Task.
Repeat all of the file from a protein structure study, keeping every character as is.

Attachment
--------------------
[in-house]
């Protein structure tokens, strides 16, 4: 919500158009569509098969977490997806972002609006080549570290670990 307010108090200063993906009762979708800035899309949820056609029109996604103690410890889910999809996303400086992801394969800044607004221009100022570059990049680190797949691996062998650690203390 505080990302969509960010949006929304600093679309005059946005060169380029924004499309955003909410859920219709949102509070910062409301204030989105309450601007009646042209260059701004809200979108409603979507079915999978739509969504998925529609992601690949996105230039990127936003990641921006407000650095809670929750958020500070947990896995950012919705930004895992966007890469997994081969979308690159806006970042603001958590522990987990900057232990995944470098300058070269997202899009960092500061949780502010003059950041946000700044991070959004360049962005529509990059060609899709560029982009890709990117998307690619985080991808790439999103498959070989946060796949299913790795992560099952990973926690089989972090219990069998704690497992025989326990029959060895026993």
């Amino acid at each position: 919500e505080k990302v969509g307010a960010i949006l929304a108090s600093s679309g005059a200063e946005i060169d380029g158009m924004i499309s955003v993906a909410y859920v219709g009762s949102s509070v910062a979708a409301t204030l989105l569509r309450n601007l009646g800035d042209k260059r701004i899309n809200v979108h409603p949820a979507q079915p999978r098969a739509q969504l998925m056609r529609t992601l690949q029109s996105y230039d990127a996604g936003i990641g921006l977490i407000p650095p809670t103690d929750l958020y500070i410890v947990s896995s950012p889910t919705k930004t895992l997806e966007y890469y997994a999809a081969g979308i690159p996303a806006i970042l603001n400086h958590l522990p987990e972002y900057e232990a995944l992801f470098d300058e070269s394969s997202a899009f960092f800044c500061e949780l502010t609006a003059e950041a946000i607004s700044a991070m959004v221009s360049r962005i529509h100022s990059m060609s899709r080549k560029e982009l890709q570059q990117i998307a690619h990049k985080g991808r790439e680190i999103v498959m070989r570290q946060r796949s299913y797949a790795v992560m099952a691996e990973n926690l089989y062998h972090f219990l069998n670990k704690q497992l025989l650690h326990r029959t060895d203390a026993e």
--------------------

[in-house]
């Protein structure tokens, strides 16, 4: 919500158009569509098969977490997806972002609006080549570290670990 307010108090200063993906009762979708800035899309949820056609029109996604103690410890889910999809996303400086992801394969800044607004221009100022570059990049680190797949691996062998650690203390 505080990302969509960010949006929304600093679309005059946005060169380029924004499309955003909410859920219709949102509070910062409301204030989105309450601007009646042209260059701004809200979108409603979507079915999978739509969504998925529609992601690949996105230039990127936003990641921006407000650095809670929750958020500070947990896995950012919705930004895992966007890469997994081969979308690159806006970042603001958590522990987990900057232990995944470098300058070269997202899009960092500061949780502010003059950041946000700044991070959004360049962005529509990059060609899709560029982009890709990117998307690619985080991808790439999103498959070989946060796949299913790795992560099952990973926690089989972090219990069998704690497992025989326990029959060895026993």
């Amino acid at each position: 919500e505080k990302v969509g307010a960010i949006l929304a108090s600093s679309g005059a200063e946005i060169d380029g158009m924004i499309s955003v993906a909410y859920v219709g009762s949102s509070v910062a979708a409301t204030l989105l569509r309450n601007l009646g800035d042209k260059r701004i899309n809200v979108h409603p949820a979507q079915p999978r098969a739509q969504l998925m056609r529609t992601l690949q029109s996105y230039d990127a996604g936003i990641g921006l977490i407000p650095p809670t103690d929750l958020y500070i410890v947990s896995s950012p889910t919705k930004t895992l997806e966007y890469y997994a999809a081969g979308i690159p996303a806006i970042l603001n400086h958590l522990p987990e972002y900057e232990a995944l992801f470098d300058e070269s394969s997202a899009f960092f800044c500061e949780l502010t609006a003059e950041a946000i607004s700044a991070m959004v221009s360049r962005i529509h100022s990059m060609s899709r080549k560029e982009l890709q570059q990117i998307a690619h990049k985080g991808r790439e680190i999103v498959m070989r570290q946060r796949s299913y797949a790795v992560m099952a691996e990973n926690l089989y062998h972090f219990l069998n670990k704690q497992l025989l650690h326990r029959t060895d203390a026993e």